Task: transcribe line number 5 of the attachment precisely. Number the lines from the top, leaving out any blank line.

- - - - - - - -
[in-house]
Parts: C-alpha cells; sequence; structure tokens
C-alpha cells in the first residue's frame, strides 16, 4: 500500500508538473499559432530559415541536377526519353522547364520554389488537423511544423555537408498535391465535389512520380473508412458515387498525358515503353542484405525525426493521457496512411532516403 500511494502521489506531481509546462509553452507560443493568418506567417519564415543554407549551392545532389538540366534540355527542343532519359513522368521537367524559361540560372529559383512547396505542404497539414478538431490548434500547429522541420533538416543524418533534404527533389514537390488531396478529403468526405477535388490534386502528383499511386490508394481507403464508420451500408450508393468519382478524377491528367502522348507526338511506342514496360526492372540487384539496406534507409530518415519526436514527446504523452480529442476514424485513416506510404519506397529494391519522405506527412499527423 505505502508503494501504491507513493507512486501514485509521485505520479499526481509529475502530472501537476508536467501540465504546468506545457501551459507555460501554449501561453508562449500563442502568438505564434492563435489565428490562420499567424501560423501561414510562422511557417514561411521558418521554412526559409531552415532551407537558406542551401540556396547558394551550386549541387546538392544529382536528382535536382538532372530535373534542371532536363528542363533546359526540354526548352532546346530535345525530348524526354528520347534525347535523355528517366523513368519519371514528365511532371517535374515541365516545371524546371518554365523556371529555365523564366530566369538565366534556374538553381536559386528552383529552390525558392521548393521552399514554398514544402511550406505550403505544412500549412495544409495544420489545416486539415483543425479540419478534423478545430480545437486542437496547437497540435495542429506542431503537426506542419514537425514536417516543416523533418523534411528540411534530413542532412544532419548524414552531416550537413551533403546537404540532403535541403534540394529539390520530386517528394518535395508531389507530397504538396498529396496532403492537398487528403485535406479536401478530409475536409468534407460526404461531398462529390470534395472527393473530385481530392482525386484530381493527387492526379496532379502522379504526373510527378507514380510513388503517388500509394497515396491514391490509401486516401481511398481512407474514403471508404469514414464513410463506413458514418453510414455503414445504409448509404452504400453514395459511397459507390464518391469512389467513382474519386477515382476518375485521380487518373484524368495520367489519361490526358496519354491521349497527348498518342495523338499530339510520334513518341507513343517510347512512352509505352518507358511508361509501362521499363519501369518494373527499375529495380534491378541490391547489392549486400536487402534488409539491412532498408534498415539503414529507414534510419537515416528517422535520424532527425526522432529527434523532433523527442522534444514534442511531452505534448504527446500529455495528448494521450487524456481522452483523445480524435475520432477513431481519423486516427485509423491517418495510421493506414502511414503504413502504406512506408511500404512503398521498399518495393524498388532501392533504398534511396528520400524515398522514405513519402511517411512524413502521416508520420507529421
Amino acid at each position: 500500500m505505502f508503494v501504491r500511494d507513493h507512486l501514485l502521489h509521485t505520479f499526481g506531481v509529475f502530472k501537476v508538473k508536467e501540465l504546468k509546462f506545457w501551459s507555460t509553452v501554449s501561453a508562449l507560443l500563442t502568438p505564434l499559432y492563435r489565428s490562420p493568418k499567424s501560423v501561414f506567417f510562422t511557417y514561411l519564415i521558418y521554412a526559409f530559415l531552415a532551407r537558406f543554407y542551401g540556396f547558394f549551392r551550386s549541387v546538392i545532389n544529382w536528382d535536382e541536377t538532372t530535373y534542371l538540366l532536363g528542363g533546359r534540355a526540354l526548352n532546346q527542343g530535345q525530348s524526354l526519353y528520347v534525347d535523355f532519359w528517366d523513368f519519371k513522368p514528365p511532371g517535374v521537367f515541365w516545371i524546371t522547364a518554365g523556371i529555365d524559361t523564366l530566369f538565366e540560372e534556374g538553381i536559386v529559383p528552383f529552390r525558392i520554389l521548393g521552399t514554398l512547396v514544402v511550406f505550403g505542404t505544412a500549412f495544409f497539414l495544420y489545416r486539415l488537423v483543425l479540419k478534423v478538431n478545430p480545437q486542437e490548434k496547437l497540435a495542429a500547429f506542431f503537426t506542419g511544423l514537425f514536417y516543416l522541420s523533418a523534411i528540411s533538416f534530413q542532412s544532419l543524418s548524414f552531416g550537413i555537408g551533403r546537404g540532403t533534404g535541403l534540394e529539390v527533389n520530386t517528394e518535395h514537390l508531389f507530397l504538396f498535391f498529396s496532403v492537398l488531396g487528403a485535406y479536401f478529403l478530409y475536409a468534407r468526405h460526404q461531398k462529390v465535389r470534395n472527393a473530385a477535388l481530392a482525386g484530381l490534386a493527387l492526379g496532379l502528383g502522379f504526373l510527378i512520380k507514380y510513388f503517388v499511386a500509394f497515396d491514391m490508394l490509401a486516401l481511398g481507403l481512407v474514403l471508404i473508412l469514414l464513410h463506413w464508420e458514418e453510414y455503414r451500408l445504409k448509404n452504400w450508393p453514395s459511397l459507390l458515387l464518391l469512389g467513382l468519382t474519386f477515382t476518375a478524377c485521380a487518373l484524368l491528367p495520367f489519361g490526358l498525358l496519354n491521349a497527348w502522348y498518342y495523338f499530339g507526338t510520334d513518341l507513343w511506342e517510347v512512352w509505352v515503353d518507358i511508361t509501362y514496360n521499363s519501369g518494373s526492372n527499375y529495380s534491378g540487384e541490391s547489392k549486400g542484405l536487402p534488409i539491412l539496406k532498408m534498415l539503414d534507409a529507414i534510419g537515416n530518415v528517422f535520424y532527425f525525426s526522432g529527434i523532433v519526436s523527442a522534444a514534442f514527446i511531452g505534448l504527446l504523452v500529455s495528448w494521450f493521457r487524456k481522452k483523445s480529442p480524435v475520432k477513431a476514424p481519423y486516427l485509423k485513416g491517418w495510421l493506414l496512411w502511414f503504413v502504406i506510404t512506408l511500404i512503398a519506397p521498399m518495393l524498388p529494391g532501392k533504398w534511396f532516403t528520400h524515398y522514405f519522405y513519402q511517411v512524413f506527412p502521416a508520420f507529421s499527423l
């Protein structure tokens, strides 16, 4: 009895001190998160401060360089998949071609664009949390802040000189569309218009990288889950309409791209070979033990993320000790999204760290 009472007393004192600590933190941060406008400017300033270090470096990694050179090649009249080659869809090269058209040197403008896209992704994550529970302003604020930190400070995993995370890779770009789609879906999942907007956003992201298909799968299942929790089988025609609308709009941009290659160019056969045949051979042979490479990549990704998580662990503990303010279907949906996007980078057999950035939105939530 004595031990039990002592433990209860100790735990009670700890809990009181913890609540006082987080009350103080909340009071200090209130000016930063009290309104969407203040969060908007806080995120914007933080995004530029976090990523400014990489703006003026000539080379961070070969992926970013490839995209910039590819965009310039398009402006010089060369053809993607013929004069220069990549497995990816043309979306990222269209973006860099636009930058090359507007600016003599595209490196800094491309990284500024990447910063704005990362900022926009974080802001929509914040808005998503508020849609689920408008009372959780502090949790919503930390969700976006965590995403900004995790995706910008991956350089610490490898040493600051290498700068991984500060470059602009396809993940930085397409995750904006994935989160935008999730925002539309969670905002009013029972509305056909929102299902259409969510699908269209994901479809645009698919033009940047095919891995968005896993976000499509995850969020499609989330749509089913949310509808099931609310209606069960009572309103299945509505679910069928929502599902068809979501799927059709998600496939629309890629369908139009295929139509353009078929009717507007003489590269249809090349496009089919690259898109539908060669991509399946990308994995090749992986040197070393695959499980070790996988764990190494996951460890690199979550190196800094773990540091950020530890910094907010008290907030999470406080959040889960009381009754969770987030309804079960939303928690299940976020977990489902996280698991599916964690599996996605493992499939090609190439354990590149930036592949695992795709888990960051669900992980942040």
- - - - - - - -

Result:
């Protein structure tokens, strides 16, 4: 009895001190998160401060360089998949071609664009949390802040000189569309218009990288889950309409791209070979033990993320000790999204760290 009472007393004192600590933190941060406008400017300033270090470096990694050179090649009249080659869809090269058209040197403008896209992704994550529970302003604020930190400070995993995370890779770009789609879906999942907007956003992201298909799968299942929790089988025609609308709009941009290659160019056969045949051979042979490479990549990704998580662990503990303010279907949906996007980078057999950035939105939530 004595031990039990002592433990209860100790735990009670700890809990009181913890609540006082987080009350103080909340009071200090209130000016930063009290309104969407203040969060908007806080995120914007933080995004530029976090990523400014990489703006003026000539080379961070070969992926970013490839995209910039590819965009310039398009402006010089060369053809993607013929004069220069990549497995990816043309979306990222269209973006860099636009930058090359507007600016003599595209490196800094491309990284500024990447910063704005990362900022926009974080802001929509914040808005998503508020849609689920408008009372959780502090949790919503930390969700976006965590995403900004995790995706910008991956350089610490490898040493600051290498700068991984500060470059602009396809993940930085397409995750904006994935989160935008999730925002539309969670905002009013029972509305056909929102299902259409969510699908269209994901479809645009698919033009940047095919891995968005896993976000499509995850969020499609989330749509089913949310509808099931609310209606069960009572309103299945509505679910069928929502599902068809979501799927059709998600496939629309890629369908139009295929139509353009078929009717507007003489590269249809090349496009089919690259898109539908060669991509399946990308994995090749992986040197070393695959499980070790996988764990190494996951460890690199979550190196800094773990540091950020530890910094907010008290907030999470406080959040889960009381009754969770987030309804079960939303928690299940976020977990489902996280698991599916964690599996996605493992499939090609190439354990590149930036592949695992795709888990960051669900992980942040």